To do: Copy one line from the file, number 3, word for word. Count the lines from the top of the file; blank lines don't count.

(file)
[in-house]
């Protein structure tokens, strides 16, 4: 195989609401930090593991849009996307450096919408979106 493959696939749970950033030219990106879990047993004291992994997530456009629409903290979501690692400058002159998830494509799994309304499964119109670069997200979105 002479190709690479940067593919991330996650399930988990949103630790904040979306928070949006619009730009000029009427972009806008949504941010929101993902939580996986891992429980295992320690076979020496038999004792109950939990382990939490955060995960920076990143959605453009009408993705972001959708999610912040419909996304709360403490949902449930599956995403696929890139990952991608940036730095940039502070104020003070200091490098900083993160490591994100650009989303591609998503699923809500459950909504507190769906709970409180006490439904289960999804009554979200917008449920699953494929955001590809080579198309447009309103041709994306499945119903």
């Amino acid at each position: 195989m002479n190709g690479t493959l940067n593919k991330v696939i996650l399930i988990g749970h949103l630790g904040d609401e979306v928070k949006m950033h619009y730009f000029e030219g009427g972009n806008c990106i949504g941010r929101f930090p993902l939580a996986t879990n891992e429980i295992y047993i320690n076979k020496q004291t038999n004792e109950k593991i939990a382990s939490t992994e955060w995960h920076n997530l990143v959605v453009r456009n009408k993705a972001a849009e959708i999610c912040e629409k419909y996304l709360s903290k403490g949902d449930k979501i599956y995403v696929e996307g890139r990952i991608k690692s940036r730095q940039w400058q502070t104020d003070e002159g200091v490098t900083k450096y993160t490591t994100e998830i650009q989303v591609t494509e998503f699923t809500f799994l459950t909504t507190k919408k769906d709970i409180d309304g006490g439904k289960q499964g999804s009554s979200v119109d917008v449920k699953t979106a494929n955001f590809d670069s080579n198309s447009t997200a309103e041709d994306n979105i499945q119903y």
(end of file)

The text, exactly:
């Amino acid at each position: 195989m002479n190709g690479t493959l940067n593919k991330v696939i996650l399930i988990g749970h949103l630790g904040d609401e979306v928070k949006m950033h619009y730009f000029e030219g009427g972009n806008c990106i949504g941010r929101f930090p993902l939580a996986t879990n891992e429980i295992y047993i320690n076979k020496q004291t038999n004792e109950k593991i939990a382990s939490t992994e955060w995960h920076n997530l990143v959605v453009r456009n009408k993705a972001a849009e959708i999610c912040e629409k419909y996304l709360s903290k403490g949902d449930k979501i599956y995403v696929e996307g890139r990952i991608k690692s940036r730095q940039w400058q502070t104020d003070e002159g200091v490098t900083k450096y993160t490591t994100e998830i650009q989303v591609t494509e998503f699923t809500f799994l459950t909504t507190k919408k769906d709970i409180d309304g006490g439904k289960q499964g999804s009554s979200v119109d917008v449920k699953t979106a494929n955001f590809d670069s080579n198309s447009t997200a309103e041709d994306n979105i499945q119903y």